community, working together to fulfill our responsibilities as members of the global

Currently, Taiwan is pushing for admission to the International
Civil Aviation Organization (ICAO) and the United Nations Framework Convention on
Climate Change (UNFCCC). We hope we can gain greater approval and support for this
from the international community.

(6) The right not to be discriminated against.

International trade is the lifeblood of Taiwan’s existence. It
bears closely on the welfare and interests of all of Taiwan’s people. As a major
trading nation and a member of the WTO, we have the right to enjoy fair competitive
trade conditions. This includes the right to participate in regional economic integration,
and the right to negotiate and sign economic agreements with our main trade partners.

The ROC has already signed four free trade agreements with five
Central American allies. We are currently holding discussions with Singapore about
an economic cooperation agreement. We believe that, if Taiwan can play a more active
role in regional economic cooperation and integration, it will help raise the prosperity
of both sides of the Taiwan Strait and the whole of the Asia-Pacific region.

(7) The survival right of the disadvantaged

One of the primary goals of ROC government policy is to establish
a society in which wealth is distributed equitably. However, some weak industries
and disadvantaged groups are susceptible to adverse impact when we participate in
regional economic integration and expand trade liberalization. This is an issue
that countries all over the world must face.

Therefore, we have made a commitment to our traditional industries,
farmers and workers, that they have the right to be protected and not to be sacrificed.

In the next stage of economic and trade negotiations with the
mainland, the ROC government will maintain a gradual and carefully sequenced pace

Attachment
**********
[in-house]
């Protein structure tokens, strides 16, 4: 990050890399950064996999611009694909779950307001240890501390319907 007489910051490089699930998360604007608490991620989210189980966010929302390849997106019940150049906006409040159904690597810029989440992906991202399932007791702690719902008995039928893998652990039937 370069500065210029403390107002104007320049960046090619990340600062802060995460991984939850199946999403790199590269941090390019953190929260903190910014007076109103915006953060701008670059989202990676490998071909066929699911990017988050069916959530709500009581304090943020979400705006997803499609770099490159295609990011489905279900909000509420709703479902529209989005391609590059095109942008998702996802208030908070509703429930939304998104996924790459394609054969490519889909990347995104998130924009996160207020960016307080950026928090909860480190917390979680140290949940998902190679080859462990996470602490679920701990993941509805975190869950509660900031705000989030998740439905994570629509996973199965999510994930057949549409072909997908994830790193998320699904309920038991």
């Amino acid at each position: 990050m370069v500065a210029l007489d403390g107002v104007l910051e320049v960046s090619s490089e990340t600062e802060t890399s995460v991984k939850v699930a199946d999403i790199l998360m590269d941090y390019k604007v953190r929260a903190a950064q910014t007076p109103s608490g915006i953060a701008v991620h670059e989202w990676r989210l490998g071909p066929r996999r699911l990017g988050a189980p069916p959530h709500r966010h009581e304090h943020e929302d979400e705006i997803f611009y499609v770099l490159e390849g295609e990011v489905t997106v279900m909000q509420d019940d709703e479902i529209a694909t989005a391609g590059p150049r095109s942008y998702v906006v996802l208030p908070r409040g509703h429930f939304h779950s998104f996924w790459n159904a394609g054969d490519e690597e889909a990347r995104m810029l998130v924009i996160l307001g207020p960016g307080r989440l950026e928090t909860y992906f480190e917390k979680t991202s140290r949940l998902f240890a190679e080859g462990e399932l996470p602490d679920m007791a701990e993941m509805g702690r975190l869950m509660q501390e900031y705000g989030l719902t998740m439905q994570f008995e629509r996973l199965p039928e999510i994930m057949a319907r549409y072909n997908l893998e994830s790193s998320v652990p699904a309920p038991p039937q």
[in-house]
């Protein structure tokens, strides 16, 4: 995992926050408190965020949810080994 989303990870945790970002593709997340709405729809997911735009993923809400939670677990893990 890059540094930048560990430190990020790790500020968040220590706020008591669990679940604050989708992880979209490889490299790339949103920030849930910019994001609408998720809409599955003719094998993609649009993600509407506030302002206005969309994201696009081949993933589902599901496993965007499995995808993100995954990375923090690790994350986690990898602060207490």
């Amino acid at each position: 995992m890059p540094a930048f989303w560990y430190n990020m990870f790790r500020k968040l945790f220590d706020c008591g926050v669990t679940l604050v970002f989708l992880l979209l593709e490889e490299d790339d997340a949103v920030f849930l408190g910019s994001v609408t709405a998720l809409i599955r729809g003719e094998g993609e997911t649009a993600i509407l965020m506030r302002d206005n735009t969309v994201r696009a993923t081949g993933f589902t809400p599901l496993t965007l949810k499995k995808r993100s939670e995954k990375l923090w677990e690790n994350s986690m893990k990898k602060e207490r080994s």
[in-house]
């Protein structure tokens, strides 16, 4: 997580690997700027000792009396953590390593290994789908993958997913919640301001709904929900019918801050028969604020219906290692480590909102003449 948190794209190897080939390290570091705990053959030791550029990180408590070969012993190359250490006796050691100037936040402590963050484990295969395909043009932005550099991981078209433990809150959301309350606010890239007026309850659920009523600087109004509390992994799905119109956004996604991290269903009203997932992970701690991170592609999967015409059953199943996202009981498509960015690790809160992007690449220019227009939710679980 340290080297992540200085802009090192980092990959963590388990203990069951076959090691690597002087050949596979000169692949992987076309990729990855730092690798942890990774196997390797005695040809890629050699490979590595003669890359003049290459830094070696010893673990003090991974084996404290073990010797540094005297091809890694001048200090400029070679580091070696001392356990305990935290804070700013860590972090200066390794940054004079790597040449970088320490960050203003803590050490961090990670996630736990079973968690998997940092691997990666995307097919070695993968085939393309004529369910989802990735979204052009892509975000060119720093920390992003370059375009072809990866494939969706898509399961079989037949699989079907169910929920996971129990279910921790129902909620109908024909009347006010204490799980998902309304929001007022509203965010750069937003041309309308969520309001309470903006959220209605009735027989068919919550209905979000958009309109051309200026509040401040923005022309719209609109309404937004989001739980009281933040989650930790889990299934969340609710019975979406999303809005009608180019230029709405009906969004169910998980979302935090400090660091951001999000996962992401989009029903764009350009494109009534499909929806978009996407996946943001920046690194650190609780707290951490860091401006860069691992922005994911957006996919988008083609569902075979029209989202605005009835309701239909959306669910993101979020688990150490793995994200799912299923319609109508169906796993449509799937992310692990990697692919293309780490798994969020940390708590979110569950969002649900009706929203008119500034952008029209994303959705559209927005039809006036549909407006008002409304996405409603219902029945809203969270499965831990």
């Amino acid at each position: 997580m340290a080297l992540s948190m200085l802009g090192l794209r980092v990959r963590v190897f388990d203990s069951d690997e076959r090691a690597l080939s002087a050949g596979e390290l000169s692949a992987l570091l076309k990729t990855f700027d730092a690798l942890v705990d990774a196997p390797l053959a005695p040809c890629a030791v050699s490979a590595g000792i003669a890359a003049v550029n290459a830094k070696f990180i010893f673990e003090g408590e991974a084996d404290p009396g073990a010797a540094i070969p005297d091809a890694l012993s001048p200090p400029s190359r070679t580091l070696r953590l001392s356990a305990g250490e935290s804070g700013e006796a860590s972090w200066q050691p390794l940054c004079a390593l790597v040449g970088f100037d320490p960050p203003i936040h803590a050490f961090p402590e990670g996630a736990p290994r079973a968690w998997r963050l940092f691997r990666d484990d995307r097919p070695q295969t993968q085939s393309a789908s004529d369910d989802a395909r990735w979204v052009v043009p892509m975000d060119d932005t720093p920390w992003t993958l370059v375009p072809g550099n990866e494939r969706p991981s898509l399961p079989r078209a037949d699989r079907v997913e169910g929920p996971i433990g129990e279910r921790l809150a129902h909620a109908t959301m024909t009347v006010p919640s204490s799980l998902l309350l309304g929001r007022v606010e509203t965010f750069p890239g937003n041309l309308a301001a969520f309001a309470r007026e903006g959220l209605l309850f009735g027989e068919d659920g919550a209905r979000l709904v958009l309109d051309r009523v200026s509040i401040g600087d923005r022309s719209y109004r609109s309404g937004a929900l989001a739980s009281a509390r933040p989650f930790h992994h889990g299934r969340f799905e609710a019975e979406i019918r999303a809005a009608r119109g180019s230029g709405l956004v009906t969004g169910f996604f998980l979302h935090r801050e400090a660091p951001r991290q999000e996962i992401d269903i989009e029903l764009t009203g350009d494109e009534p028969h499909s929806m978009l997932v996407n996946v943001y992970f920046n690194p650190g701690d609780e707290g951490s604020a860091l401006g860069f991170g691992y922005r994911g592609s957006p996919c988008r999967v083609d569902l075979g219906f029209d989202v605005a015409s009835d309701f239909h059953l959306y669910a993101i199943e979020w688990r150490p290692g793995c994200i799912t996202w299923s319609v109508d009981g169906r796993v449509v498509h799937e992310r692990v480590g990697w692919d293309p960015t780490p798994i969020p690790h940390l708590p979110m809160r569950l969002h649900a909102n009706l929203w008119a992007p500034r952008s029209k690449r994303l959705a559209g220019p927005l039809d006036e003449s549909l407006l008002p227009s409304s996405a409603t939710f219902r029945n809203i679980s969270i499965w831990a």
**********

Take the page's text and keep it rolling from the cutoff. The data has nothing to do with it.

of opening, and will institute accompanying support, assistance and relief measures,
to ensure that the rights of disadvantaged groups are protected.

We believe that, in the course of cross-strait interaction, as
long as we safeguard the rights and interests of disadvantaged groups, our society’s
development will be more balanced, and the development of cross-strait relations
will be able to win greater support from public opinion.

The subject of this symposium – “Cross-Strait Interactions and
Power Relations in East Asia” – carries great instructiveness for the general situation
in our region today. Recent years have brought significant changes in East Asia’s
situation. One of these changes is mainland China’s rise, and another is the Obama
administration’s strategy of renewed US engagement in Asia. The influence of these
two factors can be seen in the interactions among the countries of East Asia.

A conspicuous example of this is the new situation that has recently
emerged on the Korean Peninsula.

Compared to the exchanges of artillery fire between the two Koreas,
the peace and stability in the Taiwan Strait stands out as all the more precious
an achievement.

Looking back at the recent development of cross-strait relations,
we can see how far they have evolved from yesterday’s tense standoff and mutual
suspicion, even coming to the brink of eruption into armed conflict, to today’s
peaceful situation of benign interaction. Such an achievement has not come easily.

We salute the goodwill and efforts exerted by mainland China
in the past two and a half years, and appeal to everyone on both sides of the Taiwan
Strait to protect and treasure these hard-won gains.

We consider the people to be the main actors in cross-strait
relations. Only if we understand, respect and safeguard the core interests of the
Taiwanese people will cross-strait relations be able to develop in a more stable
forward direction. Only thus will we be able to cement the foundations of peace
and prosperity across the Taiwan Strait, and avert all risk of ever turning backward

I feel greatly honored to be invited to take part in today’s
academic symposium, which formally raises the curtain on activities to celebrate
the 20th anniversary of the MAC. I thank all of you for your enthusiastic participation
in this conference, and wish these proceedings the best of success.

Thank you!